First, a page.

The best first course I have tried at La Ferme was a feuillete of seafood, the puff pastry very buttery yet light and flaky, a model of a puff pastry that reminded you why that complicated dough has survived all these years. The seafood was perfectly cooked -- juicy and flavorful shrimp, supple scallops -- and bound with a light cream that had a pearly rich taste without being heavy. Unfortunately it was not on the revised menu. The farm-raised duck,e was, and it is a good job, neither too fatty nor dry, its coarsely diced meat clearly tasting of duck. I have also had a good, solid rendition of crayfish nantua, the lobster sauce full flavored and creamy, the crayfish meaty; and a decently made onion soup. The little terrine of fresh goose liver -- at $12, the extravagance of the menu -- is a lovely, silky and perfectly simple preparation, though a touch too salty. In fact, the only real disappointment I found among appetizers was the crab flan. Its texture was delicate, and though the broccoli adds a pretty green and white dapple, it was flecked with bits of shell and tasted excessively fishy. Other appetizers are the French standbys: lobster bisque, mussels with garlic, seafood crepe, linguini with wild mushrooms and cold cuts.

Salads are strictly the tossed green variety: caesar, spinach with bacon, endive, cress and mixed greens. And La Ferme shows how delicious simplicity can be in a salad.

Main dishes, though, are a

mixed blessing. I would opt for the

simple: grilled fish, browned and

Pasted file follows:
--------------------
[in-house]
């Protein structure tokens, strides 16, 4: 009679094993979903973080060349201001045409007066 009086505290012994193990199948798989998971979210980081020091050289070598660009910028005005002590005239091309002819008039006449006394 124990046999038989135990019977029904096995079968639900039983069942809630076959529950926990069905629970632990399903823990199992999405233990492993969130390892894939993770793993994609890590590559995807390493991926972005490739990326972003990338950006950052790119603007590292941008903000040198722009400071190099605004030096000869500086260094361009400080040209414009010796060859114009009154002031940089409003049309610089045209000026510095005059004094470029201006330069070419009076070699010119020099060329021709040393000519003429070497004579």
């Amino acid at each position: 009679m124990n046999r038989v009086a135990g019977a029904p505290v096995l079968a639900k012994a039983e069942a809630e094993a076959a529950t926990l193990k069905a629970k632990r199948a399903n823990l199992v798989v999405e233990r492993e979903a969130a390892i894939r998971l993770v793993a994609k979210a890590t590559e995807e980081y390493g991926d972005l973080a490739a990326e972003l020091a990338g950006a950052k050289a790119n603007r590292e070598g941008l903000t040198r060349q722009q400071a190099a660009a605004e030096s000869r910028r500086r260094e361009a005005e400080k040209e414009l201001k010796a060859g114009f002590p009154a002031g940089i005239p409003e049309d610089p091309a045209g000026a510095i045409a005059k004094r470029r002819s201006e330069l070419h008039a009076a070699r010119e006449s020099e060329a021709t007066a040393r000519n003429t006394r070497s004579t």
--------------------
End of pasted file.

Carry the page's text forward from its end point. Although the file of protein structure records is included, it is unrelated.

crusty and cooked through but not

overcooked, or steamed shrimps

and scallops in a delicately briny

saffron cream with the crunch of

finely cut vegetables. The best of

the main dishes was a daily special,

a well-crusted tournedo with a rare

red interior, the glorious piece of

meat cooked skillfully and glossed with a faintly sweet foie gras-enriched port sauce. It was indeed a classic, and would lead me to seek the pepper steak, rack of lamb or chateaubriand in its stead. More complicated dishes didn't fare as well. Duck was fat free, but its skin lacked crispness and indeed the meat wa so soft it had lost its resilience, as well as its flavor. Even its lime-flecked brown sauce was toneless. Sweetbreads also had little taste, though more texture than one would want. And its wild mushrooms had been disappointingly tamed. Otherwise, the vegetable accompaniments are highlights at La Ferme. You might find three or more vegetables on a single plate: a subtle cauliflower flan or buttery braised leeks, with perhaps a timbale of white and wild rice that is crunchy and flavorful.

Desserts are at least as good as the appetizers. G.ateau marjolaine is deeply rich chocolate buttercream alternating with nutted layers. Grand Marnier souffl,e -- ordered when you place your main course order -- is an airy fluff crusted with sugar and intensely liquored, with an eggy, silky cr.eme anglaise spooned into it. It is the ideal liqueur souffl,e. Chocolate mousse is dark, dense and silken. No less fine are classics such as floating island, sorbets or raspberry charlotte. Finally, there are choices of coffees from filtre to espresso to decaffeinated espresso. And tea comes in a compartmented wooden box for you to choose your flavor.

La Ferme serves food that is solid and real and not a stage show. The restaurant looks soothing and warm. The staff seem highly capable. If La Ferme can settle into calm and consistency, it will be an admirable country French restaurant just outside the city limits.